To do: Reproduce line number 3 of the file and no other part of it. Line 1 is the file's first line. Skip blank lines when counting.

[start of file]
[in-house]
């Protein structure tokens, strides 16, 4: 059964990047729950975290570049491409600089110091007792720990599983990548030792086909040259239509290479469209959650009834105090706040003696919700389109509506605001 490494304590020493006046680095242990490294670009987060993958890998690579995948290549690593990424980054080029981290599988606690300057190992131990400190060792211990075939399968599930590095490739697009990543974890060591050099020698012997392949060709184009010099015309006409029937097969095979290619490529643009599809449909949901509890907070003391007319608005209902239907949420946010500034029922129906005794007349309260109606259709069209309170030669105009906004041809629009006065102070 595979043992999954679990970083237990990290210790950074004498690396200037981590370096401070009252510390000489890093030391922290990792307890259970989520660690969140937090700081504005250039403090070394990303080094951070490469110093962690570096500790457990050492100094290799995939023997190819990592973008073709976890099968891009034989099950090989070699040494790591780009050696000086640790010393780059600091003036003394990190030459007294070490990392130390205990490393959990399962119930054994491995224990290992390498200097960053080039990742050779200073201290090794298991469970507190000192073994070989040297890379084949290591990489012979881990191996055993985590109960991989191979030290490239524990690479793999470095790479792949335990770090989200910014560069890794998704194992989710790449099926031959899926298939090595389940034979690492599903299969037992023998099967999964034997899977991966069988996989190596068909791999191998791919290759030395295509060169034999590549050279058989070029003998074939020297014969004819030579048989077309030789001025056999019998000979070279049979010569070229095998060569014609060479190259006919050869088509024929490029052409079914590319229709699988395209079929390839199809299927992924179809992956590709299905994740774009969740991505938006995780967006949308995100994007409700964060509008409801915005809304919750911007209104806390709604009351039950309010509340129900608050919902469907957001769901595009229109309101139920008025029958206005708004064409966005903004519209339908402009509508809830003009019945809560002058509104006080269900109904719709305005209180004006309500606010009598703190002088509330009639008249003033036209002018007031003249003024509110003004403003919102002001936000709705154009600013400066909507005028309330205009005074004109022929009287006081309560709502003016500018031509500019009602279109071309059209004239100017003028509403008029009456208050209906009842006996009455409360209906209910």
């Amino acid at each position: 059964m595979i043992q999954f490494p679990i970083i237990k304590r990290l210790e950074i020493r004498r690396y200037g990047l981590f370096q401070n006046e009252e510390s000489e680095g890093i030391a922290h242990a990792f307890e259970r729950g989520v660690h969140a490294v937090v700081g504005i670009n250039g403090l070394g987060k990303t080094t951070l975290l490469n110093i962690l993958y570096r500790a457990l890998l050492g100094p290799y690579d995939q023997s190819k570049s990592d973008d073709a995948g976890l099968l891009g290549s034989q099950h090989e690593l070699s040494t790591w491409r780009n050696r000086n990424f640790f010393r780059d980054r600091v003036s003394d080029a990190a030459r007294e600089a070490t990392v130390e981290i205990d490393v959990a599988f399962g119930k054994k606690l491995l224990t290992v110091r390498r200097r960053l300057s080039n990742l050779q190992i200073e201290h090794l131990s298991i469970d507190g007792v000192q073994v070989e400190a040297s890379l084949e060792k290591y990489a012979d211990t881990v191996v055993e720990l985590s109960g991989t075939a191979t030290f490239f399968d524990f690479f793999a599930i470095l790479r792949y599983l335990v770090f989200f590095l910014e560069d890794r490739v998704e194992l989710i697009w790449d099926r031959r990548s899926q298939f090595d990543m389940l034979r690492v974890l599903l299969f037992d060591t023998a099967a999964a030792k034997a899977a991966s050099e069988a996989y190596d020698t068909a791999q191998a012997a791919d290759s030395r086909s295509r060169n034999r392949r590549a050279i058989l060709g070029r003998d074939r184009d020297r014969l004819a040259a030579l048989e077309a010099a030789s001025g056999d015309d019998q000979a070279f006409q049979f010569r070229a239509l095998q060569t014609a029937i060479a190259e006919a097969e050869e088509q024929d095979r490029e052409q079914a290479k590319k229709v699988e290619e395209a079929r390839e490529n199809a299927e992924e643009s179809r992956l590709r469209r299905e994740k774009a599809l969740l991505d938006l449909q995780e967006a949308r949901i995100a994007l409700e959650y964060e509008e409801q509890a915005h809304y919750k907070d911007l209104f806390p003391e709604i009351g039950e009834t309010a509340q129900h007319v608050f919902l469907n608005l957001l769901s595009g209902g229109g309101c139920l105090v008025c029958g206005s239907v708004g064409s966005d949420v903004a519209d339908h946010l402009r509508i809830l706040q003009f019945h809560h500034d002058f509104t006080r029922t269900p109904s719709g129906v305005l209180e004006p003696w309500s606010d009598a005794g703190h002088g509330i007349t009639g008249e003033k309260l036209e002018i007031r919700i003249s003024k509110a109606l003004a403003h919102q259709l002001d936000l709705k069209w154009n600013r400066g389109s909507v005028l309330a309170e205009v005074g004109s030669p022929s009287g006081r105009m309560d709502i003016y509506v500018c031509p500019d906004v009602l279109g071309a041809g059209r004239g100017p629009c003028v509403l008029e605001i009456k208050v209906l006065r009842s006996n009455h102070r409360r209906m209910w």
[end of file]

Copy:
């Amino acid at each position: 059964m595979i043992q999954f490494p679990i970083i237990k304590r990290l210790e950074i020493r004498r690396y200037g990047l981590f370096q401070n006046e009252e510390s000489e680095g890093i030391a922290h242990a990792f307890e259970r729950g989520v660690h969140a490294v937090v700081g504005i670009n250039g403090l070394g987060k990303t080094t951070l975290l490469n110093i962690l993958y570096r500790a457990l890998l050492g100094p290799y690579d995939q023997s190819k570049s990592d973008d073709a995948g976890l099968l891009g290549s034989q099950h090989e690593l070699s040494t790591w491409r780009n050696r000086n990424f640790f010393r780059d980054r600091v003036s003394d080029a990190a030459r007294e600089a070490t990392v130390e981290i205990d490393v959990a599988f399962g119930k054994k606690l491995l224990t290992v110091r390498r200097r960053l300057s080039n990742l050779q190992i200073e201290h090794l131990s298991i469970d507190g007792v000192q073994v070989e400190a040297s890379l084949e060792k290591y990489a012979d211990t881990v191996v055993e720990l985590s109960g991989t075939a191979t030290f490239f399968d524990f690479f793999a599930i470095l790479r792949y599983l335990v770090f989200f590095l910014e560069d890794r490739v998704e194992l989710i697009w790449d099926r031959r990548s899926q298939f090595d990543m389940l034979r690492v974890l599903l299969f037992d060591t023998a099967a999964a030792k034997a899977a991966s050099e069988a996989y190596d020698t068909a791999q191998a012997a791919d290759s030395r086909s295509r060169n034999r392949r590549a050279i058989l060709g070029r003998d074939r184009d020297r014969l004819a040259a030579l048989e077309a010099a030789s001025g056999d015309d019998q000979a070279f006409q049979f010569r070229a239509l095998q060569t014609a029937i060479a190259e006919a097969e050869e088509q024929d095979r490029e052409q079914a290479k590319k229709v699988e290619e395209a079929r390839e490529n199809a299927e992924e643009s179809r992956l590709r469209r299905e994740k774009a599809l969740l991505d938006l449909q995780e967006a949308r949901i995100a994007l409700e959650y964060e509008e409801q509890a915005h809304y919750k907070d911007l209104f806390p003391e709604i009351g039950e009834t309010a509340q129900h007319v608050f919902l469907n608005l957001l769901s595009g209902g229109g309101c139920l105090v008025c029958g206005s239907v708004g064409s966005d949420v903004a519209d339908h946010l402009r509508i809830l706040q003009f019945h809560h500034d002058f509104t006080r029922t269900p109904s719709g129906v305005l209180e004006p003696w309500s606010d009598a005794g703190h002088g509330i007349t009639g008249e003033k309260l036209e002018i007031r919700i003249s003024k509110a109606l003004a403003h919102q259709l002001d936000l709705k069209w154009n600013r400066g389109s909507v005028l309330a309170e205009v005074g004109s030669p022929s009287g006081r105009m309560d709502i003016y509506v500018c031509p500019d906004v009602l279109g071309a041809g059209r004239g100017p629009c003028v509403l008029e605001i009456k208050v209906l006065r009842s006996n009455h102070r409360r209906m209910w």